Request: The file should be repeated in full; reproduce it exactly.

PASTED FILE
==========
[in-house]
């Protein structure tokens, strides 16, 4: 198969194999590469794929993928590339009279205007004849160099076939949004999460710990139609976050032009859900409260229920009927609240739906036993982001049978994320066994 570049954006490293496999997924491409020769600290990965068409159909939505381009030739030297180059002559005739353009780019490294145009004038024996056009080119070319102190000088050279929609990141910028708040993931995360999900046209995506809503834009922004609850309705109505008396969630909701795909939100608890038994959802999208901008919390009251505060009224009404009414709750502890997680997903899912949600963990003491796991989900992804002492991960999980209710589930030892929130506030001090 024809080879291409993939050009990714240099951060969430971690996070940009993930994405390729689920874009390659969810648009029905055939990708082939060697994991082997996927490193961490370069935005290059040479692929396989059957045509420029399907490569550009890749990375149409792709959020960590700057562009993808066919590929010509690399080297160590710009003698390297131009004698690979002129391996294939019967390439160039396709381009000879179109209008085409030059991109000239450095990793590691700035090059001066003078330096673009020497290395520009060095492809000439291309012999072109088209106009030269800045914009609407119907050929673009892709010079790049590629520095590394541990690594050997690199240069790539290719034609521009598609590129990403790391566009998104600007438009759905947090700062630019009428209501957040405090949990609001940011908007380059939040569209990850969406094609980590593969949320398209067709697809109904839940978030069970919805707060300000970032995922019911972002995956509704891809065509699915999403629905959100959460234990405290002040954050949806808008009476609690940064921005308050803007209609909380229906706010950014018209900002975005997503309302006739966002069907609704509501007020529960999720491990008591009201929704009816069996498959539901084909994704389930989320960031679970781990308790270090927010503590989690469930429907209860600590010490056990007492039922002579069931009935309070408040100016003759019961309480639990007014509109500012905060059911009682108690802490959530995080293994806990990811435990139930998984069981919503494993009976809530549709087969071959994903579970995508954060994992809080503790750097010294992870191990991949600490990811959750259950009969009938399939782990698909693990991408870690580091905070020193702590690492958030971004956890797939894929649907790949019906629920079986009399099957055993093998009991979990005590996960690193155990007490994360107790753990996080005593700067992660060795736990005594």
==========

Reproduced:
[in-house]
């Protein structure tokens, strides 16, 4: 198969194999590469794929993928590339009279205007004849160099076939949004999460710990139609976050032009859900409260229920009927609240739906036993982001049978994320066994 570049954006490293496999997924491409020769600290990965068409159909939505381009030739030297180059002559005739353009780019490294145009004038024996056009080119070319102190000088050279929609990141910028708040993931995360999900046209995506809503834009922004609850309705109505008396969630909701795909939100608890038994959802999208901008919390009251505060009224009404009414709750502890997680997903899912949600963990003491796991989900992804002492991960999980209710589930030892929130506030001090 024809080879291409993939050009990714240099951060969430971690996070940009993930994405390729689920874009390659969810648009029905055939990708082939060697994991082997996927490193961490370069935005290059040479692929396989059957045509420029399907490569550009890749990375149409792709959020960590700057562009993808066919590929010509690399080297160590710009003698390297131009004698690979002129391996294939019967390439160039396709381009000879179109209008085409030059991109000239450095990793590691700035090059001066003078330096673009020497290395520009060095492809000439291309012999072109088209106009030269800045914009609407119907050929673009892709010079790049590629520095590394541990690594050997690199240069790539290719034609521009598609590129990403790391566009998104600007438009759905947090700062630019009428209501957040405090949990609001940011908007380059939040569209990850969406094609980590593969949320398209067709697809109904839940978030069970919805707060300000970032995922019911972002995956509704891809065509699915999403629905959100959460234990405290002040954050949806808008009476609690940064921005308050803007209609909380229906706010950014018209900002975005997503309302006739966002069907609704509501007020529960999720491990008591009201929704009816069996498959539901084909994704389930989320960031679970781990308790270090927010503590989690469930429907209860600590010490056990007492039922002579069931009935309070408040100016003759019961309480639990007014509109500012905060059911009682108690802490959530995080293994806990990811435990139930998984069981919503494993009976809530549709087969071959994903579970995508954060994992809080503790750097010294992870191990991949600490990811959750259950009969009938399939782990698909693990991408870690580091905070020193702590690492958030971004956890797939894929649907790949019906629920079986009399099957055993093998009991979990005590996960690193155990007490994360107790753990996080005593700067992660060795736990005594």